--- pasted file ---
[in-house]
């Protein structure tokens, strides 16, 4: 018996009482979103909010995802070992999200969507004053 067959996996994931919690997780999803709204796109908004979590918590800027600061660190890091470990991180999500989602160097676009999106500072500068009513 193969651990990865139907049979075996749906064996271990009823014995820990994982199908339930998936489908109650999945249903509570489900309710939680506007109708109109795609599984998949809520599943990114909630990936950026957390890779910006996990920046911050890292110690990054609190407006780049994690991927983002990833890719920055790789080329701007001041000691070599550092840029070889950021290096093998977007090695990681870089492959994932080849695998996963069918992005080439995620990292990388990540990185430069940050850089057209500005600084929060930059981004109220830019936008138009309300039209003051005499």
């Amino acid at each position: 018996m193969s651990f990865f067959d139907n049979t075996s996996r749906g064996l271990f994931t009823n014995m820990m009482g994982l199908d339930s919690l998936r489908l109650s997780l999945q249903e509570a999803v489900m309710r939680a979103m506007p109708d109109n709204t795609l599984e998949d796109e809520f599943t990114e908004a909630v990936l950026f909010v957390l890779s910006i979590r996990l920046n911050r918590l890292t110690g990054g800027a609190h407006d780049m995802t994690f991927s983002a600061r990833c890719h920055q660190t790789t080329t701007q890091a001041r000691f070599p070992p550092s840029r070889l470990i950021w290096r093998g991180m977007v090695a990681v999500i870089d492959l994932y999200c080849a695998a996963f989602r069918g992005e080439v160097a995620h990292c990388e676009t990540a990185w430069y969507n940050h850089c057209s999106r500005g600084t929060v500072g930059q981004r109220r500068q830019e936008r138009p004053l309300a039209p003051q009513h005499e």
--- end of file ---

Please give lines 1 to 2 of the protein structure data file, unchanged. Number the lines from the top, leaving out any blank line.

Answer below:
[in-house]
């Protein structure tokens, strides 16, 4: 018996009482979103909010995802070992999200969507004053 067959996996994931919690997780999803709204796109908004979590918590800027600061660190890091470990991180999500989602160097676009999106500072500068009513 193969651990990865139907049979075996749906064996271990009823014995820990994982199908339930998936489908109650999945249903509570489900309710939680506007109708109109795609599984998949809520599943990114909630990936950026957390890779910006996990920046911050890292110690990054609190407006780049994690991927983002990833890719920055790789080329701007001041000691070599550092840029070889950021290096093998977007090695990681870089492959994932080849695998996963069918992005080439995620990292990388990540990185430069940050850089057209500005600084929060930059981004109220830019936008138009309300039209003051005499």